Associations between psychiatric symptoms and cortisol levels in Nicaraguan young school-age children
2016 (English)In: Psychiatry Research, ISSN 0165-1781, E-ISSN 1872-7123, Vol. 240, 376-380 p.Article in journal (Refereed) Published
The regulation of the Hypothalamus-Pituitary-Adrenal axis (HPA-axis) with its end product cortisol seems to be affected in several psychiatric disorders. Although findings are not conclusive, internalizing symptoms have primarily been associated with higher diurnal cortisol levels and externalizing symptoms with lower cortisol levels. In this study on nine-year-olds in Nicaragua (n=111), we investigated associations between child psychiatric symptoms, using the Child Behavior Check List (CBCL), and saliva cortisol levels collected in the morning and afternoon, also adjusting for potential confounders. In line with previous findings, internalizing symptoms were significantly associated with higher morning, but not afternoon cortisol levels. Surprisingly, externalizing symptoms were also significantly associated with higher morning cortisol levels. Possibly, this association between externalizing symptoms and cortisol levels may be characteristic of early ages, representing a higher exposure to external stressors. The study highlights the need for prospective studies, following the development of the HPA-axis and its association with psychiatric symptoms.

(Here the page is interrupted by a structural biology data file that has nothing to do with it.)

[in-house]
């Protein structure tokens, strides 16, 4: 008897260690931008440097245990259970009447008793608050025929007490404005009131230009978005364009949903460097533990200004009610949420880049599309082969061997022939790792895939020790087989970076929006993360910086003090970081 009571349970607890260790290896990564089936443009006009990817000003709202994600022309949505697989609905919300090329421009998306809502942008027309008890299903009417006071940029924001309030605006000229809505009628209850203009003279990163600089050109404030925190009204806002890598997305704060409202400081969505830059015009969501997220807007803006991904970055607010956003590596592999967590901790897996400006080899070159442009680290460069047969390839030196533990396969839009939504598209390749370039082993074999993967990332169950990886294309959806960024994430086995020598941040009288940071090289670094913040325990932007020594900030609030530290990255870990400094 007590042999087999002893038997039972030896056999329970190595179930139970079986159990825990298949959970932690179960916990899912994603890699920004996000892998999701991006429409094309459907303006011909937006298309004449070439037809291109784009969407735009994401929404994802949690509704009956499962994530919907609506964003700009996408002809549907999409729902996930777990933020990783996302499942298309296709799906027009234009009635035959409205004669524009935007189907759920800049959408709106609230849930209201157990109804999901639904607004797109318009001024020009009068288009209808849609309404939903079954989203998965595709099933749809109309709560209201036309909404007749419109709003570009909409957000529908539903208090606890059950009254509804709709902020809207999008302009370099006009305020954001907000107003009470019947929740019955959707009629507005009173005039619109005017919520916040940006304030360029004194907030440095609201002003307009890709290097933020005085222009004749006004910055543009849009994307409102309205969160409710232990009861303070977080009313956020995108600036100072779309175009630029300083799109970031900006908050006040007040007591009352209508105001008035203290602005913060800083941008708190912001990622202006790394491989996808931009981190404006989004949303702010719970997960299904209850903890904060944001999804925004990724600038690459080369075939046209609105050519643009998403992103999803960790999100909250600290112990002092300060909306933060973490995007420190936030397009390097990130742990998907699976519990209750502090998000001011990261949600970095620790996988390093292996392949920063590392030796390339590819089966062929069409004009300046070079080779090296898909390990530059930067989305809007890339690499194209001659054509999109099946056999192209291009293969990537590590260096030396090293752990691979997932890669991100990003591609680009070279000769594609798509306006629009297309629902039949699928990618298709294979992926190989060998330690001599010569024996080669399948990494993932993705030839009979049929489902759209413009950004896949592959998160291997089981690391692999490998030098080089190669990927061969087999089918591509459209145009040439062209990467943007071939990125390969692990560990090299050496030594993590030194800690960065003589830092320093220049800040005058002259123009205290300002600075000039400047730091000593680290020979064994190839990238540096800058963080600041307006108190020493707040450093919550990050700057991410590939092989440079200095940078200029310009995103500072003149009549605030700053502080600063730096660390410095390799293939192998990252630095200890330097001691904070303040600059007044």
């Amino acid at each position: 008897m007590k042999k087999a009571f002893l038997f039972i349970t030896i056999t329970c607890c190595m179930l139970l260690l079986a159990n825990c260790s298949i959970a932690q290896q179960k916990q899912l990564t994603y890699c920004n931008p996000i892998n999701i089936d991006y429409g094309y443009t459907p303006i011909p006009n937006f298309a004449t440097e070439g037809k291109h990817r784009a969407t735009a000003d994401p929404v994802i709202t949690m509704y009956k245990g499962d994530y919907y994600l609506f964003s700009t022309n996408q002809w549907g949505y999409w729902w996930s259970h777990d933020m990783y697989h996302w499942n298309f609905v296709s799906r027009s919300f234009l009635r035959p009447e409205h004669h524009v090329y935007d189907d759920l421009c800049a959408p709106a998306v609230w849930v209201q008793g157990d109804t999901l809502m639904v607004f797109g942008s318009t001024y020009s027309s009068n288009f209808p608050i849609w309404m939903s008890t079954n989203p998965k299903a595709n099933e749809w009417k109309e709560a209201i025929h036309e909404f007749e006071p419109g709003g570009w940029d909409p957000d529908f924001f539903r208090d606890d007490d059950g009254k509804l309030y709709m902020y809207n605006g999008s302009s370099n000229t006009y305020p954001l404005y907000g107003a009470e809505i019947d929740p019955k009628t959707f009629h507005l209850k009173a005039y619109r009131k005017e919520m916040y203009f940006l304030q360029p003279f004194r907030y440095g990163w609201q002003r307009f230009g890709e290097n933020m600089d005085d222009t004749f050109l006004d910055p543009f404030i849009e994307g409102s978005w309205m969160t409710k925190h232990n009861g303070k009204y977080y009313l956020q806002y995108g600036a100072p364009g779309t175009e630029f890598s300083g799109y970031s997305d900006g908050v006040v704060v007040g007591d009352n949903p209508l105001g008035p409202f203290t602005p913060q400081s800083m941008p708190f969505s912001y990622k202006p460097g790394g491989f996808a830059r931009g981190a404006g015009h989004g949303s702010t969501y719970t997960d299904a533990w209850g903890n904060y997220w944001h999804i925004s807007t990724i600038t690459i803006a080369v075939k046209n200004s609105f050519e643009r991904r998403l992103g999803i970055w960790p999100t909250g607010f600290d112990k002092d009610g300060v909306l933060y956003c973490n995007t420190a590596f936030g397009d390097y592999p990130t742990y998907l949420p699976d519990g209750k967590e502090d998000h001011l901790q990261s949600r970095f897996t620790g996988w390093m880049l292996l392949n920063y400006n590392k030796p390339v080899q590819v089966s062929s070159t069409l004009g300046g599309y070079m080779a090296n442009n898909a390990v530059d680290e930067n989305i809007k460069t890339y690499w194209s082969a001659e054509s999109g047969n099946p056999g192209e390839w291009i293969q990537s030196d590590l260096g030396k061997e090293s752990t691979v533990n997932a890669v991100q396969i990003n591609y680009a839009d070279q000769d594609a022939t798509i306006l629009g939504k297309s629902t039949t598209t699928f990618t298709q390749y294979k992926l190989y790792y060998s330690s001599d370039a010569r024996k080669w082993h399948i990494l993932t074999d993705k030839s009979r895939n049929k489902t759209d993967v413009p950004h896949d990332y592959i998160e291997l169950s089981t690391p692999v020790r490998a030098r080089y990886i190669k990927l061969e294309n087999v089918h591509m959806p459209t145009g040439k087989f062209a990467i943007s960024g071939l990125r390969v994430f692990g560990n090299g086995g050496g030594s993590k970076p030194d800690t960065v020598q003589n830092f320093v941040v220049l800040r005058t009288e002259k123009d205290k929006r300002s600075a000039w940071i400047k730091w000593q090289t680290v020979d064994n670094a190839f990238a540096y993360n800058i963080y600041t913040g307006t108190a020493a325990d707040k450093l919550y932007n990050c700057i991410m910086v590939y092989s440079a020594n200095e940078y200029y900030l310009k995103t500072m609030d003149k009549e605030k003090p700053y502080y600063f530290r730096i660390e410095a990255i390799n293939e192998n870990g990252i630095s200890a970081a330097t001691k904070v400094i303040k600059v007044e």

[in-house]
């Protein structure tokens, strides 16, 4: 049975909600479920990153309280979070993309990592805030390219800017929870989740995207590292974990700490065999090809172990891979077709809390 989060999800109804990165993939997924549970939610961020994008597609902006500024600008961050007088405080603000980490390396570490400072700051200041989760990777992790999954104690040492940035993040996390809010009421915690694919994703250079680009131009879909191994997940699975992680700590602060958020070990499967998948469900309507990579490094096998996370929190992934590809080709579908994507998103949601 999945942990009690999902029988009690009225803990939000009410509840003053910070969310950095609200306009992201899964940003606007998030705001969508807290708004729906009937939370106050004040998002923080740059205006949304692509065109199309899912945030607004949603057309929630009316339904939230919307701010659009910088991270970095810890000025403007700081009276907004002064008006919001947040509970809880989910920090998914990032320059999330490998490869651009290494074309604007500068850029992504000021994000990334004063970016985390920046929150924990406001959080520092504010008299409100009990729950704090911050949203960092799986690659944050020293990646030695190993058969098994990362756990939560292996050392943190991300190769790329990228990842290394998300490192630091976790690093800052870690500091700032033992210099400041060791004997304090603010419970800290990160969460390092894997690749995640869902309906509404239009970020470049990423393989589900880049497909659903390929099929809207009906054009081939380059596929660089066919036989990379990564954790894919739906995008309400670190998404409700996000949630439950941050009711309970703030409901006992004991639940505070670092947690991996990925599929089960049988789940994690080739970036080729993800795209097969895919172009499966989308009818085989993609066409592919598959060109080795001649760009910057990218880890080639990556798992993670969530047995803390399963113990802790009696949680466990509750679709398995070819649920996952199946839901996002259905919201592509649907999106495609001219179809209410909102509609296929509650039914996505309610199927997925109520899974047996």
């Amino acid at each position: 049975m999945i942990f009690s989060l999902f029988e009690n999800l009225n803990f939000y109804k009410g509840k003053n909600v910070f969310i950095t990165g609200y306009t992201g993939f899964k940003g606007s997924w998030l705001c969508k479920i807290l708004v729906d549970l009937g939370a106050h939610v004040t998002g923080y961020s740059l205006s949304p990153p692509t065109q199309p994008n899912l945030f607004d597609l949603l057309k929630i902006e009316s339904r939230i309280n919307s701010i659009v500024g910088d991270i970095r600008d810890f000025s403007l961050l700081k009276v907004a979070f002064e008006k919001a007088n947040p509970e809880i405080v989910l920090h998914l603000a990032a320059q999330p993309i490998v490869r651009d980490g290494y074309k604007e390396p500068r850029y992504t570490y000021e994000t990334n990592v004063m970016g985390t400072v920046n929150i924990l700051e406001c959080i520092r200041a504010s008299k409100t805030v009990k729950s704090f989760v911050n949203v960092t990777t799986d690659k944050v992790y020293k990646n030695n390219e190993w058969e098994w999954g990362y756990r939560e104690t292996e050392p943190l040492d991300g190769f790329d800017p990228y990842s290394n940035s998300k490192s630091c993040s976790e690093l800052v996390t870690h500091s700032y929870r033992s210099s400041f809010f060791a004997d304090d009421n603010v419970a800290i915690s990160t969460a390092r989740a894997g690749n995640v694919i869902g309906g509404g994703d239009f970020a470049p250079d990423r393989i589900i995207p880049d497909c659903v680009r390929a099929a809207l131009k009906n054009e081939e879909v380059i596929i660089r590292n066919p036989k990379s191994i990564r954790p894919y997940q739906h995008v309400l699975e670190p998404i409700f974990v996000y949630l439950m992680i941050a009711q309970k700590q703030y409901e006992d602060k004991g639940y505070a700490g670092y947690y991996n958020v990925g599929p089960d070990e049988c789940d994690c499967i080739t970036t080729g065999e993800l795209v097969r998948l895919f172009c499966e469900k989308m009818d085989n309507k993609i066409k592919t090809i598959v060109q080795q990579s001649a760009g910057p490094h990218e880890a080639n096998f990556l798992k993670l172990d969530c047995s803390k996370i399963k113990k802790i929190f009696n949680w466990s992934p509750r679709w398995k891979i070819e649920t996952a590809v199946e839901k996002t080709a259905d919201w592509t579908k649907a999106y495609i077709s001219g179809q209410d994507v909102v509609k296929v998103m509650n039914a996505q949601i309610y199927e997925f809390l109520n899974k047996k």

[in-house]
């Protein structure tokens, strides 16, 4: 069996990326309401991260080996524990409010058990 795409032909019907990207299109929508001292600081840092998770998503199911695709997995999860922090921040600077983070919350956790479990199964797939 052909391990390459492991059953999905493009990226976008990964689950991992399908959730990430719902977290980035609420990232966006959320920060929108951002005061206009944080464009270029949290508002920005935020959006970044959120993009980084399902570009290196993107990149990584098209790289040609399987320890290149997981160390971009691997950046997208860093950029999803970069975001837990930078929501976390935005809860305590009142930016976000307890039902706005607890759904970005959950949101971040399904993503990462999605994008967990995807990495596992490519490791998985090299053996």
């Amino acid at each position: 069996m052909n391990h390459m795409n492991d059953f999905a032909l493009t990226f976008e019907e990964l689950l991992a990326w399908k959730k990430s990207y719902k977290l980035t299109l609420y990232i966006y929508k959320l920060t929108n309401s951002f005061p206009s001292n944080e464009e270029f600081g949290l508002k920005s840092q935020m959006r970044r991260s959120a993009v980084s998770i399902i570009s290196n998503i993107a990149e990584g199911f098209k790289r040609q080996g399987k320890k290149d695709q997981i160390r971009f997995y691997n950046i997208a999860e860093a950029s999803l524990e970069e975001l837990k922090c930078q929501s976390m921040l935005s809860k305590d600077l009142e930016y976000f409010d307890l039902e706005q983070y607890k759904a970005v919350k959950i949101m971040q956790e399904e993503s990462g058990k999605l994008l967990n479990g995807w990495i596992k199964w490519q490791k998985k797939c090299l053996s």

Place, publisher, year, edition, pages
2016. Vol. 240, 376-380 p.
IdentifiersURN: urn:nbn:se:uu:diva-292594DOI: 10.1016/j.psychres.2016.04.069ISI: 000378359500060PubMedID: 27138834OAI: oai:DiVA.org:uu-292594DiVA: diva2:926117
FunderSida - Swedish International Development Cooperation AgencySwedish Research Council, K 2002-27 x 14290-01A